Never getting tired of you

Nathan was a quiet lad with dark secrets. He never thought that anybody cared about him, he didn't have any friends until one day he met a girl who changed him and taught him how to love.


11. the night of the broken records

Mum came home early for once. Zoe had already left. I was slumped on the sofa, music still playing. She was drunk out of her head.

"Turn that racket off!" She bellowed. I went up to go to my room to turn it off but she beat me to it. She was trying to switch it off herself but she was just breaking it.

"Let me do it!" I begged, but she refused.

"Eurgh! This is pointless why do you have this anyway? Should sell, get a good price," she suggested, giving up and letting me sort it out.

"No..." I whispered under my breath. "Records make me feel worth something, it proves to me that life is still worth living..."

"That's so useless and stupid!" She cackled. I looked at her, her bony, tattooed body leaning on my wall with her thin strands of red hair tangled up in a scrunchie. I asked myself what she was to me. Nothing. "Give 'em here I know a man who will pay a good price for those!"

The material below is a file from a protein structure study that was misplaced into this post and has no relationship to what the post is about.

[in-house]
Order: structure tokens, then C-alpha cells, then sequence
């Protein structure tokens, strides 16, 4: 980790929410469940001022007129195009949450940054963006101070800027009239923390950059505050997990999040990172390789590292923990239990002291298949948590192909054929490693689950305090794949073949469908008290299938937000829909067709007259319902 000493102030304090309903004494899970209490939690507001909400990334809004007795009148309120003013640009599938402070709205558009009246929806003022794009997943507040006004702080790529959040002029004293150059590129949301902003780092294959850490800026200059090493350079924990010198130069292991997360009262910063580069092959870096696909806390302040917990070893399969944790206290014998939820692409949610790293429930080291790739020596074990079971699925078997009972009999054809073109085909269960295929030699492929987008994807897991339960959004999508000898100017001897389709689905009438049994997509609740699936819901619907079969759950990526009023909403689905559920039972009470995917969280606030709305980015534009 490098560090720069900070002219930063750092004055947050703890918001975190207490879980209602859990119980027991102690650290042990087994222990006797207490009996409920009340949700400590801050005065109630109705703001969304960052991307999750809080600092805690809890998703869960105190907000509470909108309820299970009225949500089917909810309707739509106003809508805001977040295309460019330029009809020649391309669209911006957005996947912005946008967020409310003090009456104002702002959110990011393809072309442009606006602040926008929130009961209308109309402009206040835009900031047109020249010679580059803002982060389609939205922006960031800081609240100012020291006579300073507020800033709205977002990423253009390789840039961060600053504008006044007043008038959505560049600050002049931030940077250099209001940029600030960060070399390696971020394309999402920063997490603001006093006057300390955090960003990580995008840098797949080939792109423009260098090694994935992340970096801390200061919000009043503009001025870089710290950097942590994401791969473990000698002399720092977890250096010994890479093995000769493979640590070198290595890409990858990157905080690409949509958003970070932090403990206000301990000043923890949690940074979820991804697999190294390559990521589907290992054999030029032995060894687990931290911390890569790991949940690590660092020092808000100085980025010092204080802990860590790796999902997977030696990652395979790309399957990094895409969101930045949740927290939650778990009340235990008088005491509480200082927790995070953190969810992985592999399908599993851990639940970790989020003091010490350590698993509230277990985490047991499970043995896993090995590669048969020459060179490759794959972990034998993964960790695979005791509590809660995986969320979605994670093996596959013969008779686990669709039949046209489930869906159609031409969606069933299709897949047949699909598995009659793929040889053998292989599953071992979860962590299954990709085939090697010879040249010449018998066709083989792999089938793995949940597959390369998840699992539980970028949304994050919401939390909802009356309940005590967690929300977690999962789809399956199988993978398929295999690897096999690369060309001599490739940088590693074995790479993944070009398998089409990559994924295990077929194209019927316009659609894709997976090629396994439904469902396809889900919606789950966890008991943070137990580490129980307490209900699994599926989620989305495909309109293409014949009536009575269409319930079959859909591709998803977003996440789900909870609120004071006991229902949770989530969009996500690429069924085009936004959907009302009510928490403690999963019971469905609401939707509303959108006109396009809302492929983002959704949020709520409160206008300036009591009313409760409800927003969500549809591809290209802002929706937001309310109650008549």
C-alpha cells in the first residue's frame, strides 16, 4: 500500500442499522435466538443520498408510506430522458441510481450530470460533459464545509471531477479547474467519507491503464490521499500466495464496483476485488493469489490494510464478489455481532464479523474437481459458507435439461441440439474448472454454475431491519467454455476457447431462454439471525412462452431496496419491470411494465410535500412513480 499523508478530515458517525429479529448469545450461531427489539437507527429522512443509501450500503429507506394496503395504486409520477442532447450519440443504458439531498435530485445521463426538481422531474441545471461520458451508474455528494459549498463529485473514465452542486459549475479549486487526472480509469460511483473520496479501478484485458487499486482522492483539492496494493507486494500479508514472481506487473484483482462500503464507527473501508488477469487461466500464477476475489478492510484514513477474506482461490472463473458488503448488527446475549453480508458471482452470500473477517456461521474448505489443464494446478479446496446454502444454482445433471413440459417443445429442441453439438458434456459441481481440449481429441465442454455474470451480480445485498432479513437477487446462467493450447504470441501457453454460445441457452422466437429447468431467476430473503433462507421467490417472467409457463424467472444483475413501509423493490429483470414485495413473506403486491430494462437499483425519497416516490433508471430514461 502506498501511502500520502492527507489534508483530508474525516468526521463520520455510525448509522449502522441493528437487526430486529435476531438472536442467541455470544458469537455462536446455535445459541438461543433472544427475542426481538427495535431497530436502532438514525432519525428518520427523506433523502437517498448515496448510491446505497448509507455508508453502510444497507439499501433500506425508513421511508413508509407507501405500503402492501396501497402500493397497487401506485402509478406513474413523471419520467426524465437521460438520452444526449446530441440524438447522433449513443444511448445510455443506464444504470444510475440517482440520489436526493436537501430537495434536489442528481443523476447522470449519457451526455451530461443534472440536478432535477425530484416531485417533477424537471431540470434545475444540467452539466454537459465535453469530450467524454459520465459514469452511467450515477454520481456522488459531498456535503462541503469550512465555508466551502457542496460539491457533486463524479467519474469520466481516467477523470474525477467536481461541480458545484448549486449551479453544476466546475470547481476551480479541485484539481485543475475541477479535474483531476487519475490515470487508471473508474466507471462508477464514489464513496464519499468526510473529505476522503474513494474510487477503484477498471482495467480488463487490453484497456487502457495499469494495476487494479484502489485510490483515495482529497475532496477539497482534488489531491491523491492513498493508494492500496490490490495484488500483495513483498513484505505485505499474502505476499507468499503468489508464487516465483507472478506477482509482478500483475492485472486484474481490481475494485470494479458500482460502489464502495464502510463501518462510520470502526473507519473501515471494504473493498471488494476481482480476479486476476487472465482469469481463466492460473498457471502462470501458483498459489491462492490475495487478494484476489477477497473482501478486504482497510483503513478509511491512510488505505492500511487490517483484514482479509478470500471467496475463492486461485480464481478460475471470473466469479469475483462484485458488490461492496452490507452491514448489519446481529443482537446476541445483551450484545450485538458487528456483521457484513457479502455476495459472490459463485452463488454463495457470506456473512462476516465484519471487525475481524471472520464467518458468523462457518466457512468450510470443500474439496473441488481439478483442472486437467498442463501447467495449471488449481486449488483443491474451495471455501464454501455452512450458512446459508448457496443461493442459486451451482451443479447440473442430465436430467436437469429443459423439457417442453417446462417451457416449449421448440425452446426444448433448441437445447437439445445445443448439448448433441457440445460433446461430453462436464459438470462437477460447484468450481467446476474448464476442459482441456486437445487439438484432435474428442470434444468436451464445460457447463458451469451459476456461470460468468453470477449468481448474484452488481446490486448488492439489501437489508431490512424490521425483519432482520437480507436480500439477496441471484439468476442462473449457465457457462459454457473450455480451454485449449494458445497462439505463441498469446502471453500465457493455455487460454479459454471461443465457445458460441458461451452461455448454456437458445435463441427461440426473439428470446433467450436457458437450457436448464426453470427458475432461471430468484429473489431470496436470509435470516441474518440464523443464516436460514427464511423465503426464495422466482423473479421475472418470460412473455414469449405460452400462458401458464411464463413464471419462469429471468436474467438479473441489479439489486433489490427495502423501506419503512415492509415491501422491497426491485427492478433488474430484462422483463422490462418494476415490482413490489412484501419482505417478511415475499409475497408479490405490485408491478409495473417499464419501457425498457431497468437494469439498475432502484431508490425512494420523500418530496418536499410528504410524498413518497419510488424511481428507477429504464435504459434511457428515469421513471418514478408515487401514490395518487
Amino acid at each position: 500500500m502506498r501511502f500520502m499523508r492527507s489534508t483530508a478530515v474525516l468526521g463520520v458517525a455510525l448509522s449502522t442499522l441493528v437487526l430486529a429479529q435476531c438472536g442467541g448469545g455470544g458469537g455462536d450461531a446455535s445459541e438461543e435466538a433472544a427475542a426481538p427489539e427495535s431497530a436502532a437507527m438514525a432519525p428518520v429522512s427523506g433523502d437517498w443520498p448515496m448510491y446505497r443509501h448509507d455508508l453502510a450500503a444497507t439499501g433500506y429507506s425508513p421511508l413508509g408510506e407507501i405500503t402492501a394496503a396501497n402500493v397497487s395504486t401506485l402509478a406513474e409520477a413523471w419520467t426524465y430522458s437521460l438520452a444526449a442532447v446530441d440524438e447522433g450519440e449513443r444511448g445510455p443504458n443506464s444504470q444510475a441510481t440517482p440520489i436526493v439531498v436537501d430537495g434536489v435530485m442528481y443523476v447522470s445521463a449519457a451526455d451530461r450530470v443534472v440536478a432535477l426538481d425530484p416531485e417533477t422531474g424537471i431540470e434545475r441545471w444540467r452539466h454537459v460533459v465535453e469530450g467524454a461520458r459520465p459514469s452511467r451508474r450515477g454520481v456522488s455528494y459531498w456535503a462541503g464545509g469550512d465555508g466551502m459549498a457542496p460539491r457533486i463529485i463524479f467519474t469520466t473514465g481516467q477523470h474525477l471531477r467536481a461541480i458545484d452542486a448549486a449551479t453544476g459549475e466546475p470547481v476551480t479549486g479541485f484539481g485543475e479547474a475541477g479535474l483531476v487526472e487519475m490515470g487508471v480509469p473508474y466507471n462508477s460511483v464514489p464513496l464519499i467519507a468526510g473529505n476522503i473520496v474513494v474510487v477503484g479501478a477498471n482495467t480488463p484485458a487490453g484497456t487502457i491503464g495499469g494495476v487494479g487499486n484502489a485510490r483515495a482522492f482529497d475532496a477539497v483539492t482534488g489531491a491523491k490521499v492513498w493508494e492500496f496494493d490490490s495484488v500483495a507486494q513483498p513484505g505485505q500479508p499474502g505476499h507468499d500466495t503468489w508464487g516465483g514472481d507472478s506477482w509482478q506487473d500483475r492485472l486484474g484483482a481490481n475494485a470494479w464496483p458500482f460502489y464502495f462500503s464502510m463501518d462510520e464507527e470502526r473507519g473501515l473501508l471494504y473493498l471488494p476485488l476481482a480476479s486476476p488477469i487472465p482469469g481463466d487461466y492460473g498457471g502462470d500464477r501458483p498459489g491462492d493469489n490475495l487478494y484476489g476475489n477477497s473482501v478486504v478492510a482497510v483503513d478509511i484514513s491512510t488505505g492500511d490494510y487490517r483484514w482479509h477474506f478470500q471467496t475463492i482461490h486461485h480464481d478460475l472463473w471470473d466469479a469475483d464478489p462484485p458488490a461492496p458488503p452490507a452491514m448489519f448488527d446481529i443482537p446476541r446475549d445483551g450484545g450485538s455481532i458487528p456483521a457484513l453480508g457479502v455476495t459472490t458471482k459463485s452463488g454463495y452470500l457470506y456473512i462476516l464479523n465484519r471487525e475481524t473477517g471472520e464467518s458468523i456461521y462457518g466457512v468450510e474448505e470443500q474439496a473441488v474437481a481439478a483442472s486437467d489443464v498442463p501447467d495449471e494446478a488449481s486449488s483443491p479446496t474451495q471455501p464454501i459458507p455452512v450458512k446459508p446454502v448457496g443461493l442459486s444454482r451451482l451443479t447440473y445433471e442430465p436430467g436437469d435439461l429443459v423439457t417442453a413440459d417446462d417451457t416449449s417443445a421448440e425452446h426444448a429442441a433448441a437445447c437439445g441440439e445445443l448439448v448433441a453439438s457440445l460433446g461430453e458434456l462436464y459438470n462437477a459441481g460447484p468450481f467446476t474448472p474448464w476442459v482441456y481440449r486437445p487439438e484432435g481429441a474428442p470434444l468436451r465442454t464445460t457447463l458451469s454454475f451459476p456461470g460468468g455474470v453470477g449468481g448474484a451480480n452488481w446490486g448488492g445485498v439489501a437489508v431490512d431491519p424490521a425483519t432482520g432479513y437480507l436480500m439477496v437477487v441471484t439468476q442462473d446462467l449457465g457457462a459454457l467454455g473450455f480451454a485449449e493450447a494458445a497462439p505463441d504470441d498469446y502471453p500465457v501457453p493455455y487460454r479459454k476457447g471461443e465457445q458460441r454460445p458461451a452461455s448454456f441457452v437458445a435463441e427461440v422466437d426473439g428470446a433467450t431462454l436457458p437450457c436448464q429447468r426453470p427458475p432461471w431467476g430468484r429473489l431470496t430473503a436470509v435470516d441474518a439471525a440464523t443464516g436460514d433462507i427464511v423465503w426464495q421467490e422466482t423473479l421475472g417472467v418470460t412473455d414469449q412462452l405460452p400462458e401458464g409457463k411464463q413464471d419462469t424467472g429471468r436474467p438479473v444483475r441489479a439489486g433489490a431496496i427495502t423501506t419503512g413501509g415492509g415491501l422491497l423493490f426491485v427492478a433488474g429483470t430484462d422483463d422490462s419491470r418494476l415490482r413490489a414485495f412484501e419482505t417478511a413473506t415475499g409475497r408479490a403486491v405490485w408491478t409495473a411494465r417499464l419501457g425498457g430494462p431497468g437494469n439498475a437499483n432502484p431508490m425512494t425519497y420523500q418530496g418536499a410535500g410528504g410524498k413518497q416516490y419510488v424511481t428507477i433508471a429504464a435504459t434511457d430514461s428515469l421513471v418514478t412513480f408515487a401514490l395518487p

"I said no!" I snapped. She looked at me in horror, I instantly regretted it. "I'm sorry I'm sorry I'm sorry!" I repeated myself again and again. I was scared. She got one of the records out off the shelf unit. She pulled it out of the case and saw me squint. Her finger prints were smothering the thing. It was torture.

"This is what means oh so much to you?" She laughed in a miserable way. I nodded. She inspected it and then threw it to the ground. I saw it snap in half. I gasped. It took me a while to think she actually did that, it didn't make anything better. Maybe she just enjoyed seeing me suffer. I knelt down to the floor and picked up the two pieces. I felt like crying. She got out another one.

"Please stop!" I asked.

"Why should I? This is fun and it gets rid of the awful music," she laughed. I dug my head into my arms. I couldn't watch. Hurting me was bad enough but damaging what's mine really pushed me to the limit. I heard the sound of my vinyls colliding with the floor. It was painful. Mum looked at me.

"Why are you crying over a bunch a rubbish! It's just records! Pftt, you're pathetic!" She mocked me. "Don't be baby," she walked off and into the living room. I heard her crack open another bottle of wine. I felt sick. I opened my eyes finally to see a massacre of records, destroyed. Even the ones that weren't smashed, they still wouldn't work because they were either bent or scratched.

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